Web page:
I²C expansion

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The new boards being released, like the QuinLED An-Penta lineup of Analog PWM dimmer boards all feature a Stemma QT/QWIIC I²C expansion port, what are these for and what can you do with them?

What is I²C?

I²C is a standard for a communication bus, it was developed in 1979 (my birth year!) by Philips in the Netherlands. In short it’s a 2-wire communication bus standard to which various boards can be connected to perform functions and have a bidirectional data connection to a host. The bus is intended for short distances but does allow you to connect multiple devices at the same time.

This makes the bus ideal to add various add-ons such as screens, sensors (temperature, humidity, light, etc.), extra input/output ports (buttons and such) and so on.

The connector

Adafruit started an initiative to make connecting small expansion boards easier in the hobby space that often used ESP and Arduino based boards. Because of this they created the “Stemma QT” line-up which uses a standardized JST SH – 1.0mm connector which is easy and small to integrate onto boards!

To connect Stemma QT boards together using their link-through feature you will need some of these linking cables.

Also for generic expansion

Below will be a list of Stemma QT compatible boards but something to keep in mind is that this connector basically just exposes the following:

  • Power
    • 3v3
    • GND
  • GPIO
    • GPIO lines directly linked to the micro-controller used
      • See pinout article per board to see which GPIO pins are connected

Thus if you just need some GPIO pins and don’t want to use I2C at all, the connector can easily be used for that purpose!

Photo to show how the lines are connected on the socket


To make easy use of the Stemma QT connector on the boards you’ll want two types of cables.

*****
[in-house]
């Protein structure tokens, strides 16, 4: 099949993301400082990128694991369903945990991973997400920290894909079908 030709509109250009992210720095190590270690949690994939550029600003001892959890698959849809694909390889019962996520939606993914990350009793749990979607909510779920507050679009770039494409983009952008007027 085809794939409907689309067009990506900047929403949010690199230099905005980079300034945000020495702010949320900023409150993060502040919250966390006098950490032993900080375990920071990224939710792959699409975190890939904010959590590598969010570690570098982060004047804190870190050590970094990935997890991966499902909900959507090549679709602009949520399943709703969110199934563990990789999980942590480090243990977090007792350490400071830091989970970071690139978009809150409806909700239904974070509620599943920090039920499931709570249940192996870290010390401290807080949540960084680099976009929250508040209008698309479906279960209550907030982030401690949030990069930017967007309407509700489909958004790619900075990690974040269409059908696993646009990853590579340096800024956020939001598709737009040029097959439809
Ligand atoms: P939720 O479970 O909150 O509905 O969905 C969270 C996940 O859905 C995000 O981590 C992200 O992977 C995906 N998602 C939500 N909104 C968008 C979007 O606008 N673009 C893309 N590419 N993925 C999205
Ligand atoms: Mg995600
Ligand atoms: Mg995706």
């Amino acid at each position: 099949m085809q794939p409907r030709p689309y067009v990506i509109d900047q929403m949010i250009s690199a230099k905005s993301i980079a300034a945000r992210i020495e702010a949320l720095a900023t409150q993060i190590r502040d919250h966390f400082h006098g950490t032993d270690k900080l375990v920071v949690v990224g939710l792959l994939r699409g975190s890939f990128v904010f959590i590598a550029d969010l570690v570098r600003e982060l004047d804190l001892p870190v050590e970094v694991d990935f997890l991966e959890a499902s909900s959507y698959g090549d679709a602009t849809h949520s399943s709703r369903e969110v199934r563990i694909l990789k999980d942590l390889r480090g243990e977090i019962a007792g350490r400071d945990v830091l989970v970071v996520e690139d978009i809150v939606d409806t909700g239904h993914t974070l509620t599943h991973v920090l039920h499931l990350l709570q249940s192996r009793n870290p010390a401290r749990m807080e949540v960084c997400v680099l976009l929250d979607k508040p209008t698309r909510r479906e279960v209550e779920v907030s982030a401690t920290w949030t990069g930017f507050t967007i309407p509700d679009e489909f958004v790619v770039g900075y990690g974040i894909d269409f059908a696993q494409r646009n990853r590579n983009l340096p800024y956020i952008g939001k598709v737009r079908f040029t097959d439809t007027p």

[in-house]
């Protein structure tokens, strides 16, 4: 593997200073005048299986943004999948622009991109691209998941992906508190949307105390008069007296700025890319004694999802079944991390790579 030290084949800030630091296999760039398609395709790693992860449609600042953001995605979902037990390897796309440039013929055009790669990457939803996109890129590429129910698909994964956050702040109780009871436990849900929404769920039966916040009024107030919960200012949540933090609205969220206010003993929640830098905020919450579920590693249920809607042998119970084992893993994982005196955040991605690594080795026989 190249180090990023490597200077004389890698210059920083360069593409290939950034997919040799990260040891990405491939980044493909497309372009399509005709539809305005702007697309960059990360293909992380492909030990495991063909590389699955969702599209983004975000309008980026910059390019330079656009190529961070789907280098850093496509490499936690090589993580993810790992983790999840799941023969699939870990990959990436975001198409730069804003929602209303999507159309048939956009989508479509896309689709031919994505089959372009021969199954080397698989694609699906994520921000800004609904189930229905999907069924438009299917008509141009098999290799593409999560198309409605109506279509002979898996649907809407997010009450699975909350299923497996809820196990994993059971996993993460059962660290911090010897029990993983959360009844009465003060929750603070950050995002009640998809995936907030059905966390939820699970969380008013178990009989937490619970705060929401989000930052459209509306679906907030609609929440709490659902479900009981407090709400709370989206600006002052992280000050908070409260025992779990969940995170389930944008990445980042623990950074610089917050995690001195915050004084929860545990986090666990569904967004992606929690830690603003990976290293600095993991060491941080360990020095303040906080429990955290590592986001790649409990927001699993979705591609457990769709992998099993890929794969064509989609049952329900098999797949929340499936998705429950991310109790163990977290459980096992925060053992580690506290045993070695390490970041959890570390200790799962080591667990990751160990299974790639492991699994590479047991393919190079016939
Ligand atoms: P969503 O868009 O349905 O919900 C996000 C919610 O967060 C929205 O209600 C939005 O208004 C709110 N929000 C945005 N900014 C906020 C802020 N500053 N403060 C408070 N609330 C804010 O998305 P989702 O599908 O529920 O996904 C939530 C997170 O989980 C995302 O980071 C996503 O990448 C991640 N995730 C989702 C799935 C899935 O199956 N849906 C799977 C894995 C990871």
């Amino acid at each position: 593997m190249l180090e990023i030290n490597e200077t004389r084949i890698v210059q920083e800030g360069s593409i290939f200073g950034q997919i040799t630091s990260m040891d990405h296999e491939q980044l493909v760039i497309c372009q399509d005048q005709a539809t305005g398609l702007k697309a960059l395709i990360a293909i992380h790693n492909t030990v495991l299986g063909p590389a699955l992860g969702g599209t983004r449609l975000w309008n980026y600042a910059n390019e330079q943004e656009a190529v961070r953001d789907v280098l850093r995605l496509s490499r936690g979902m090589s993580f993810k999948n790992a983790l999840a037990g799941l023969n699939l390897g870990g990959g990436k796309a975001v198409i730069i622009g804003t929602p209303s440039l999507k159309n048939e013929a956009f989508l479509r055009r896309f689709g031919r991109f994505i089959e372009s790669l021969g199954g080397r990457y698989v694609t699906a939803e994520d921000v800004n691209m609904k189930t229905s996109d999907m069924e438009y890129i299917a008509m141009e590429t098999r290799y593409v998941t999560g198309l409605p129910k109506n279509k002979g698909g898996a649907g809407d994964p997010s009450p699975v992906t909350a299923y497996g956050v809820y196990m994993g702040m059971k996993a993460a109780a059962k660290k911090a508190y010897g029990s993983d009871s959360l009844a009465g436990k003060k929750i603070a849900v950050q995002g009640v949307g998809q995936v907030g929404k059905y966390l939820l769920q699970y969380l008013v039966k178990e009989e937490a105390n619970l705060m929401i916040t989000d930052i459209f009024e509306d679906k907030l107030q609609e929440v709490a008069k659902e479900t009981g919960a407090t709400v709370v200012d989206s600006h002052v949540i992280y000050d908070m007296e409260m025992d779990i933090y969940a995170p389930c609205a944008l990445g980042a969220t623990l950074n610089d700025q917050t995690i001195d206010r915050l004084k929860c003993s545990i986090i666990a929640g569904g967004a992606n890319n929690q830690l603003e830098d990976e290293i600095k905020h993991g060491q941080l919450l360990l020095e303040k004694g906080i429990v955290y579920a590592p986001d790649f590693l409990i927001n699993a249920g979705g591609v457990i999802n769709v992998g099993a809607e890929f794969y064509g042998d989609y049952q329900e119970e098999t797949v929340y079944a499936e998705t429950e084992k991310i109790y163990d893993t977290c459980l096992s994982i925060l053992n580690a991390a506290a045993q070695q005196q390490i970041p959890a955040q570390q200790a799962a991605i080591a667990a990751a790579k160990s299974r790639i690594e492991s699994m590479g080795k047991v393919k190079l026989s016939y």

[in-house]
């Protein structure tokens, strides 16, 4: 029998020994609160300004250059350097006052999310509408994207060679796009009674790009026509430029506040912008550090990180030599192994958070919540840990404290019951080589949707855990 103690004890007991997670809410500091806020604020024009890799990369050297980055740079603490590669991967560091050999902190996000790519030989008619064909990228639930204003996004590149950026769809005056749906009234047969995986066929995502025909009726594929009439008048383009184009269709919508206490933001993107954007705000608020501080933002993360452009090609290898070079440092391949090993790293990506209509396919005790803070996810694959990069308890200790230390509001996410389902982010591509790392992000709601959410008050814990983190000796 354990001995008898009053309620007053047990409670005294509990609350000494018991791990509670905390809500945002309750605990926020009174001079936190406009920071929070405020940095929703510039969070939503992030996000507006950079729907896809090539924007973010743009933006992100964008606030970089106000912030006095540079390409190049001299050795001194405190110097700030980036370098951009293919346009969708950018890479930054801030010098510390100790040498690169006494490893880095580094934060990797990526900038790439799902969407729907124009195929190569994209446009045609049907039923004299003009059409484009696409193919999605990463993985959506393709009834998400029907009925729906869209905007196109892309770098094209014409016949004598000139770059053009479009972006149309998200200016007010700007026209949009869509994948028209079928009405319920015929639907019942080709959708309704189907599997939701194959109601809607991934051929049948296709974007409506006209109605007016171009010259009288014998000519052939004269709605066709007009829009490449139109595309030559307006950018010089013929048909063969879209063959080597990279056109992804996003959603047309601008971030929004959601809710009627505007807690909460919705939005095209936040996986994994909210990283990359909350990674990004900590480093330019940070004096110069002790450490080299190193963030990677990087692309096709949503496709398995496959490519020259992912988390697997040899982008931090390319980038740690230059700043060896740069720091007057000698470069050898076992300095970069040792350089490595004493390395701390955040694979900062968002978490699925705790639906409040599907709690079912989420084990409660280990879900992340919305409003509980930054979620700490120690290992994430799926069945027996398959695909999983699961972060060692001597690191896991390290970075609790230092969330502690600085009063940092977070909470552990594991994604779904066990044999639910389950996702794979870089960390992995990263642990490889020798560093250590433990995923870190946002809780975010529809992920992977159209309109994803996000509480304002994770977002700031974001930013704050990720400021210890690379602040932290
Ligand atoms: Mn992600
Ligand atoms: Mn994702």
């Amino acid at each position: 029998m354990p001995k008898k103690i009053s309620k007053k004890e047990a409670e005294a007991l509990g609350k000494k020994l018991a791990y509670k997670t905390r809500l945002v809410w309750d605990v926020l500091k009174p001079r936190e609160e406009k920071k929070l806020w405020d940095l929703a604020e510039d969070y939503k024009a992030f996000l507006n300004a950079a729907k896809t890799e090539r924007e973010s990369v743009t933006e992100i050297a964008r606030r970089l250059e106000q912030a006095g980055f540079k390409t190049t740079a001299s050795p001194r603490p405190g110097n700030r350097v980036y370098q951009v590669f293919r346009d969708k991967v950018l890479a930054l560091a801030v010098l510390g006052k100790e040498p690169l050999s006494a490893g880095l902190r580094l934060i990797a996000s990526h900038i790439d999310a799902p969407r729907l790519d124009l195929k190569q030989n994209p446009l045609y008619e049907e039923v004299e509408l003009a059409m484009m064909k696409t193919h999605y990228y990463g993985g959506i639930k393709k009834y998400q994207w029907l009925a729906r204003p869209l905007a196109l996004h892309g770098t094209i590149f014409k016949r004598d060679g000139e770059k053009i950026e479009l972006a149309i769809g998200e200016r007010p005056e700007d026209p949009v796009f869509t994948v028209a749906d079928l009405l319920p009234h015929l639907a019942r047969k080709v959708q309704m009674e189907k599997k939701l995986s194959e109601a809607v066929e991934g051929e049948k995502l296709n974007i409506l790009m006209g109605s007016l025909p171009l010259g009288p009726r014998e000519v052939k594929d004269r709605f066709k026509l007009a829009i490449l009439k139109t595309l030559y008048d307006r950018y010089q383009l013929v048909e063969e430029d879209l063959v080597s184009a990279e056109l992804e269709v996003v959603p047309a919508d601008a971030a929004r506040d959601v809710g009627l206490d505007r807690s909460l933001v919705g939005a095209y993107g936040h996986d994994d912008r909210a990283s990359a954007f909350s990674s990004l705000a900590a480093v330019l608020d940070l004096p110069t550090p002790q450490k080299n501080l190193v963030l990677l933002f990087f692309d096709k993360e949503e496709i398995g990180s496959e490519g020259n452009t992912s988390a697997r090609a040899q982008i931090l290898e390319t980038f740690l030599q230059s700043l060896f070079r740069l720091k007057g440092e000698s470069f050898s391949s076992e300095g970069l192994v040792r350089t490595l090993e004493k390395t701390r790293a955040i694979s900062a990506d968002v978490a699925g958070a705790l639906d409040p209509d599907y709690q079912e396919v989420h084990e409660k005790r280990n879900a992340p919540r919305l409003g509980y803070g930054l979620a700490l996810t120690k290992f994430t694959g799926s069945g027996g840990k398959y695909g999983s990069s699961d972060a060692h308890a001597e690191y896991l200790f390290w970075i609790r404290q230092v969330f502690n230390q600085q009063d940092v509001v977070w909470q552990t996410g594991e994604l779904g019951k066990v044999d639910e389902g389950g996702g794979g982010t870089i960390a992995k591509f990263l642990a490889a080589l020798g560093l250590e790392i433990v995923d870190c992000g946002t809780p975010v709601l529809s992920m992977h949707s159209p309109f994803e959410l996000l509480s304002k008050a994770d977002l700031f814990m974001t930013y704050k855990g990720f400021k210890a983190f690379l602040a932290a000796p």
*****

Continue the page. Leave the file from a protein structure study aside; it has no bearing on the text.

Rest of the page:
For both variants get the 4p version!

Stemma QT to 4x dupont socket breakout cable


Although I²C can run with 5v and 3.3v all the QuinLED boards use the 3.3v standard since all boards are based around ESP32 micro-controllers which are natively 3.3v.

What can it be used for?

As described above you can use the connector as a generic expansion ports but you can also use the I²C eco-system to easily add expansion boards to your controller! Below add-on boards will be a mix of normal I²C boards and boards that have a Stemma QT connector attached. Both are in essence the same, the Stemma QT connector just makes it easier to link multi boards and not have to solder.

Although you can connect these, please make sure that the software you are running (like WLED or ESPhome) has support for the module/chip used!

Here are a few examples:

I²C 0.96″ screen

A little screen you can add to your controller to display information!

Small I²C screen!  (Needs breakout cables)

–note you will require the Stemma QT to dupont breakout cables to connect these.



I²C Temperature and humidity sensor

If you’d like to know the temperature and humidity of the box the room or box the controller might be located in you can add a little sensor to do the measurements!

SHT30 Temperature and humidity sensor (Needs breakout cables)

SHT40 Temperature and humidity sensor with Stemma QT connection (Don’t forget connection cable)


Port expansion board

If you need (a lot) more button or switch inputs you can use a I²C port expander, this model is compatible with ESPhome and WLED (using the multi-relay mod) and adds 8 pins per board!

PCF8574 I2C expander with 8 pins (Needs breakout cables)


ADC Analog sensor board

If you want to connect a potentiometer (adjustable knob) you need an analog input channel which can read voltages, adding a I²C ADC board can easily enable this functionality and add it to the controller!

ADS1115 board (Needs breakout cables)

ADS1115 board with Stemma QT connectors (Don’t forget connection cable)


Ambient light sensor board

If you’d like to have triggers based on changes in the amount of light adding an ambient light sensor can help you automate your lighting!

VEML7700 Ambient light sensor board (both with and without Stemma QT) (don’t forget the correct cable!)


UV and Light sensor board

Maybe you want to measure UV rays and how much light there currently is?

Gravity LTR390 UV and Light sensor (Don’t forget connection cable)


The above selection are just some example boards which you use to easily add functionality to the QuinLED controllers! Especially if you can find a supported chip on a board that already has the Stemma QT connectors, it’s just plug-and-play on the hardware side, configure the software to use the newly added board, and you are done!

If you find more useful boards, let me know on the Discord server and I’ll add them to the list!